6. At the continental level, we call on the Technical Teams of the African Union (AU) supporting the Biennial Review Process, to review the reporting indicators for member countries or allow member countries to review the indicators to reflect their countries agricultural priority areas. This is in view of the complaints by member States, including Ghana, on the cumbersomeness and unrealistic data requirements for the report. We hope that member states and the AU team will agree on fewer common areas and indicators for reporting to ensure common understanding and effective reporting.

7. We also call on the African Union Commission to ensure active NSA/CSO representation and participation during the Biennial Review processes. This could be through capacity building of NSA/CSO on the reporting processes, engagement of NSAs/CSOs on scores presented by the government for validation and providing slots for NSAs/CSOs to participate in the Biennial review conference. This will ensure that NSAs/CSOs from member countries are part of the monitoring and validation of data and information presented by respective member states to guarantee accuracy and credibility of information.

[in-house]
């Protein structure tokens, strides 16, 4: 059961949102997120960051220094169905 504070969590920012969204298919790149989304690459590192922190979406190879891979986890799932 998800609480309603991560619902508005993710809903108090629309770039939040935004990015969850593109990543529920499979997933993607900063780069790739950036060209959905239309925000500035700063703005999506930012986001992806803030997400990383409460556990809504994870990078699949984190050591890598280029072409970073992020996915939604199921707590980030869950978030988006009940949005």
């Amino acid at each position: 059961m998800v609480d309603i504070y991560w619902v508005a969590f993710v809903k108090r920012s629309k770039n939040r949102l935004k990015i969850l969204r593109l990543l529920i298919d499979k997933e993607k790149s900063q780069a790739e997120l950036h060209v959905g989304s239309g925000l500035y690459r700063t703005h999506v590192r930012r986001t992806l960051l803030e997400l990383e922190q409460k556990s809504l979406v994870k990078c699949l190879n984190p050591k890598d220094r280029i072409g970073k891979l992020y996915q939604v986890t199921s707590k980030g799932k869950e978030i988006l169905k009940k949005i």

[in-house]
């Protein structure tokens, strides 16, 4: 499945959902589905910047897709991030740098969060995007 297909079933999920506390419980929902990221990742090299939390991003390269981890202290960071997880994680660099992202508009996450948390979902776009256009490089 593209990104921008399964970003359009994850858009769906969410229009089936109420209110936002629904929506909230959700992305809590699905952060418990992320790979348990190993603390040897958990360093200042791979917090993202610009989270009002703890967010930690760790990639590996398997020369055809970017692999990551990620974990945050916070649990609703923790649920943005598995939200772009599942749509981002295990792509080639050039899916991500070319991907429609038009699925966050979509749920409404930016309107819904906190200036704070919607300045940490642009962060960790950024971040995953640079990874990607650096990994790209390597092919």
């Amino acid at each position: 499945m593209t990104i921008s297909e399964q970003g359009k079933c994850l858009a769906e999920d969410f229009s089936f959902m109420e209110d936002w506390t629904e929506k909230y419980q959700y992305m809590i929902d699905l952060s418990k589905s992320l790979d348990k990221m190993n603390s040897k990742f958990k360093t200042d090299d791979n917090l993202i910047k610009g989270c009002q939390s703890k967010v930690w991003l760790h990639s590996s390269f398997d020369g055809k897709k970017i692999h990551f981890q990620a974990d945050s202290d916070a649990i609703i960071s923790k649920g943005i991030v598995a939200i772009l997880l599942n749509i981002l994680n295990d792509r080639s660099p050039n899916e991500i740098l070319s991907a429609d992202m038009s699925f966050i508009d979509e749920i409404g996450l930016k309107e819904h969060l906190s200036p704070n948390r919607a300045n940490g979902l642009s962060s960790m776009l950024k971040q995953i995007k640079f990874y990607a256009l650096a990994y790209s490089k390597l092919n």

8. Also, NSAs/CSOs urge the AU to help improve intra-continental trade by eradicating trade barriers. All governments should prioritize investment in agriculture. We believe this will create a ready market for farmers in the region and make the continent food sufficient.

9. On the Planting for Food and Jobs, our assessment and review of the program in achieving the CAADP goals and objectives indicates that specific interventions need to be considered. We therefore call on government to

a. Make specific allocations for women, youth and other vulnerable groups

b. Introduce sustainable land management practices

c. Improve stakeholders’ participation in the programme through better developed and operationalized consultations

d. Strengthen extension and marketing services for farmers


Mr. Abdul Rahman Mohammed

The National President

Peasant Farmers Association of Ghana

Dated 3rd October, 2018

Issued for and on behalf of NSAs listed above